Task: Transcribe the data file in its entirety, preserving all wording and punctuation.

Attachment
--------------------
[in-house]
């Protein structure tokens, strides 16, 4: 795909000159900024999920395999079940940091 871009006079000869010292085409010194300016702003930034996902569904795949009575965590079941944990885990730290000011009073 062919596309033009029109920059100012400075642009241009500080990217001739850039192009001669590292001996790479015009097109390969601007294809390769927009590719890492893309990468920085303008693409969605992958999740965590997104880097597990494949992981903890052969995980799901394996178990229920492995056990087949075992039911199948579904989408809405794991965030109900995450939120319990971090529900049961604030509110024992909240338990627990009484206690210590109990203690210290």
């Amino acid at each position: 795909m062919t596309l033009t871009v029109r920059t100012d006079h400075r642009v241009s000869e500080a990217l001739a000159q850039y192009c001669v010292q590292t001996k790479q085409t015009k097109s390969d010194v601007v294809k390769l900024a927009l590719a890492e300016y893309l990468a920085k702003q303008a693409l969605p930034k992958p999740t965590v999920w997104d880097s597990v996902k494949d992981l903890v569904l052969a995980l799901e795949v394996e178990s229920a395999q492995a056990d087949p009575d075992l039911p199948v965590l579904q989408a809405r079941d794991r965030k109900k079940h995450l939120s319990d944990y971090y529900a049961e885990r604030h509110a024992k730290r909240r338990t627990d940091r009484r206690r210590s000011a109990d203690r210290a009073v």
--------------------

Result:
[in-house]
């Protein structure tokens, strides 16, 4: 795909000159900024999920395999079940940091 871009006079000869010292085409010194300016702003930034996902569904795949009575965590079941944990885990730290000011009073 062919596309033009029109920059100012400075642009241009500080990217001739850039192009001669590292001996790479015009097109390969601007294809390769927009590719890492893309990468920085303008693409969605992958999740965590997104880097597990494949992981903890052969995980799901394996178990229920492995056990087949075992039911199948579904989408809405794991965030109900995450939120319990971090529900049961604030509110024992909240338990627990009484206690210590109990203690210290």
């Amino acid at each position: 795909m062919t596309l033009t871009v029109r920059t100012d006079h400075r642009v241009s000869e500080a990217l001739a000159q850039y192009c001669v010292q590292t001996k790479q085409t015009k097109s390969d010194v601007v294809k390769l900024a927009l590719a890492e300016y893309l990468a920085k702003q303008a693409l969605p930034k992958p999740t965590v999920w997104d880097s597990v996902k494949d992981l903890v569904l052969a995980l799901e795949v394996e178990s229920a395999q492995a056990d087949p009575d075992l039911p199948v965590l579904q989408a809405r079941d794991r965030k109900k079940h995450l939120s319990d944990y971090y529900a049961e885990r604030h509110a024992k730290r909240r338990t627990d940091r009484r206690r210590s000011a109990d203690r210290a009073v």